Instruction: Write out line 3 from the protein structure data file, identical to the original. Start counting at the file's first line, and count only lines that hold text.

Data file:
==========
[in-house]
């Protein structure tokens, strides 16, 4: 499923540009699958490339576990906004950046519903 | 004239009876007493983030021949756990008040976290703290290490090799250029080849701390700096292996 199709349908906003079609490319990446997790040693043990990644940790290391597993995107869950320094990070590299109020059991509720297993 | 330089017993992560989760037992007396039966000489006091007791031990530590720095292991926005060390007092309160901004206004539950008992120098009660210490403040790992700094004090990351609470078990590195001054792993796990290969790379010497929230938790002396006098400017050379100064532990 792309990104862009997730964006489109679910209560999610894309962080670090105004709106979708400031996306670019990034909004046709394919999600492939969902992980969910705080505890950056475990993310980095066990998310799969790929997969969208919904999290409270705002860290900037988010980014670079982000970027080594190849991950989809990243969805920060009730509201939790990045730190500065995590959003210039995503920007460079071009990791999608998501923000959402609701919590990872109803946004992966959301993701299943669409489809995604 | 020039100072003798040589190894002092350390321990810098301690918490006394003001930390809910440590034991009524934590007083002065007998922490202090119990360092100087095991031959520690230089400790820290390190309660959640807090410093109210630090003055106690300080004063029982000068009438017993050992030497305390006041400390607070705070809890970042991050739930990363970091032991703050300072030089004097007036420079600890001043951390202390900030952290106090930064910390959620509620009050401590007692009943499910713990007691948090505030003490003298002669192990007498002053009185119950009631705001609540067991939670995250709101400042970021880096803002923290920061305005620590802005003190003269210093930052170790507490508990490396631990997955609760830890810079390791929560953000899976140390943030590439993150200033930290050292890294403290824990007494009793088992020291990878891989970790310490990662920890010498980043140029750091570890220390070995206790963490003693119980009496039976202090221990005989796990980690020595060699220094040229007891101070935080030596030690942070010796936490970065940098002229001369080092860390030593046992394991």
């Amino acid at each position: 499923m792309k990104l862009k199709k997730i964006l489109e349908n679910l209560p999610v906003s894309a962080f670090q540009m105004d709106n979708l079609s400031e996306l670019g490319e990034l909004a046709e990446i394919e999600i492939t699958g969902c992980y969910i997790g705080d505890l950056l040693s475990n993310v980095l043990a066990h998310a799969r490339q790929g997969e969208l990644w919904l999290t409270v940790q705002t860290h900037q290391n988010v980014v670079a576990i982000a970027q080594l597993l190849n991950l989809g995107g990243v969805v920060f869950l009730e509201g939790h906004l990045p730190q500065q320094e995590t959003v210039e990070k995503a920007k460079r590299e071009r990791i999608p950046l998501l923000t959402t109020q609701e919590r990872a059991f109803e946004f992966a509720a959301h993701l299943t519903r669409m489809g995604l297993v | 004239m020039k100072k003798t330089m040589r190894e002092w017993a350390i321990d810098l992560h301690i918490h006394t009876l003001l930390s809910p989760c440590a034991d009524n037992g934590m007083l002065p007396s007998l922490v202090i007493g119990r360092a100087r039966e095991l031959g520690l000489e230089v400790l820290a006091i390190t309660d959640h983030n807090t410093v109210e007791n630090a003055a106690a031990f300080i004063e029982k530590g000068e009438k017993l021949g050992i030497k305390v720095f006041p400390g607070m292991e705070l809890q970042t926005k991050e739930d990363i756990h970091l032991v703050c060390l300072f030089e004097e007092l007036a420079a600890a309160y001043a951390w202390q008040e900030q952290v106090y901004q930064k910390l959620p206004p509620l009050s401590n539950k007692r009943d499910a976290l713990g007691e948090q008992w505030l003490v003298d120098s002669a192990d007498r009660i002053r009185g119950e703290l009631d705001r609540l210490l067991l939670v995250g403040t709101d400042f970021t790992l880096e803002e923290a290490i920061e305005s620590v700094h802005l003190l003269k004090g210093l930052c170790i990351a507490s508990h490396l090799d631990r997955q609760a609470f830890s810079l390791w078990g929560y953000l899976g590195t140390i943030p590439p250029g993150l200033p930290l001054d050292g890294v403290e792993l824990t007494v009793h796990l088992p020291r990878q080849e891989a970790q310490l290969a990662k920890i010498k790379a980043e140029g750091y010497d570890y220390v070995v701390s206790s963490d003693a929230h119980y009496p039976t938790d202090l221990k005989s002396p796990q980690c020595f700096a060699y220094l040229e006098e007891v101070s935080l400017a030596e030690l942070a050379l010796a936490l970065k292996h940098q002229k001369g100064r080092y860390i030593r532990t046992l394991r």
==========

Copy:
């Amino acid at each position: 499923m792309k990104l862009k199709k997730i964006l489109e349908n679910l209560p999610v906003s894309a962080f670090q540009m105004d709106n979708l079609s400031e996306l670019g490319e990034l909004a046709e990446i394919e999600i492939t699958g969902c992980y969910i997790g705080d505890l950056l040693s475990n993310v980095l043990a066990h998310a799969r490339q790929g997969e969208l990644w919904l999290t409270v940790q705002t860290h900037q290391n988010v980014v670079a576990i982000a970027q080594l597993l190849n991950l989809g995107g990243v969805v920060f869950l009730e509201g939790h906004l990045p730190q500065q320094e995590t959003v210039e990070k995503a920007k460079r590299e071009r990791i999608p950046l998501l923000t959402t109020q609701e919590r990872a059991f109803e946004f992966a509720a959301h993701l299943t519903r669409m489809g995604l297993v | 004239m020039k100072k003798t330089m040589r190894e002092w017993a350390i321990d810098l992560h301690i918490h006394t009876l003001l930390s809910p989760c440590a034991d009524n037992g934590m007083l002065p007396s007998l922490v202090i007493g119990r360092a100087r039966e095991l031959g520690l000489e230089v400790l820290a006091i390190t309660d959640h983030n807090t410093v109210e007791n630090a003055a106690a031990f300080i004063e029982k530590g000068e009438k017993l021949g050992i030497k305390v720095f006041p400390g607070m292991e705070l809890q970042t926005k991050e739930d990363i756990h970091l032991v703050c060390l300072f030089e004097e007092l007036a420079a600890a309160y001043a951390w202390q008040e900030q952290v106090y901004q930064k910390l959620p206004p509620l009050s401590n539950k007692r009943d499910a976290l713990g007691e948090q008992w505030l003490v003298d120098s002669a192990d007498r009660i002053r009185g119950e703290l009631d705001r609540l210490l067991l939670v995250g403040t709101d400042f970021t790992l880096e803002e923290a290490i920061e305005s620590v700094h802005l003190l003269k004090g210093l930052c170790i990351a507490s508990h490396l090799d631990r997955q609760a609470f830890s810079l390791w078990g929560y953000l899976g590195t140390i943030p590439p250029g993150l200033p930290l001054d050292g890294v403290e792993l824990t007494v009793h796990l088992p020291r990878q080849e891989a970790q310490l290969a990662k920890i010498k790379a980043e140029g750091y010497d570890y220390v070995v701390s206790s963490d003693a929230h119980y009496p039976t938790d202090l221990k005989s002396p796990q980690c020595f700096a060699y220094l040229e006098e007891v101070s935080l400017a030596e030690l942070a050379l010796a936490l970065k292996h940098q002229k001369g100064r080092y860390i030593r532990t046992l394991r």